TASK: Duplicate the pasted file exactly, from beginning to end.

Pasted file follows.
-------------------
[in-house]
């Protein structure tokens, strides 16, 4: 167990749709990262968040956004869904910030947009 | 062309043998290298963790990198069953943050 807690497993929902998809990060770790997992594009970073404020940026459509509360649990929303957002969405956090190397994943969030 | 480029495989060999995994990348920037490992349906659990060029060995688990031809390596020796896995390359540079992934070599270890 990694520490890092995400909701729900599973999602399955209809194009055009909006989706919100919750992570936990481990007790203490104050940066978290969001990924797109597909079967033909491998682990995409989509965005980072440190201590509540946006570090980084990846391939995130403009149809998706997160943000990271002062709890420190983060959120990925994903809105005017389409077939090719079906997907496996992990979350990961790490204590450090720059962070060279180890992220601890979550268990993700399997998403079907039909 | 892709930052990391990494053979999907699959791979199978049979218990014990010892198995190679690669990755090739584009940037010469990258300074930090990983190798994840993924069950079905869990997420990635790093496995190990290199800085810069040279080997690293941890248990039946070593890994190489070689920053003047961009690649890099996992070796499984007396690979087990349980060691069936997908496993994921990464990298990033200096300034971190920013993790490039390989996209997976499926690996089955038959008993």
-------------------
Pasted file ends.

[in-house]
């Protein structure tokens, strides 16, 4: 167990749709990262968040956004869904910030947009 | 062309043998290298963790990198069953943050 807690497993929902998809990060770790997992594009970073404020940026459509509360649990929303957002969405956090190397994943969030 | 480029495989060999995994990348920037490992349906659990060029060995688990031809390596020796896995390359540079992934070599270890 990694520490890092995400909701729900599973999602399955209809194009055009909006989706919100919750992570936990481990007790203490104050940066978290969001990924797109597909079967033909491998682990995409989509965005980072440190201590509540946006570090980084990846391939995130403009149809998706997160943000990271002062709890420190983060959120990925994903809105005017389409077939090719079906997907496996992990979350990961790490204590450090720059962070060279180890992220601890979550268990993700399997998403079907039909 | 892709930052990391990494053979999907699959791979199978049979218990014990010892198995190679690669990755090739584009940037010469990258300074930090990983190798994840993924069950079905869990997420990635790093496995190990290199800085810069040279080997690293941890248990039946070593890994190489070689920053003047961009690649890099996992070796499984007396690979087990349980060691069936997908496993994921990464990298990033200096300034971190920013993790490039390989996209997976499926690996089955038959008993």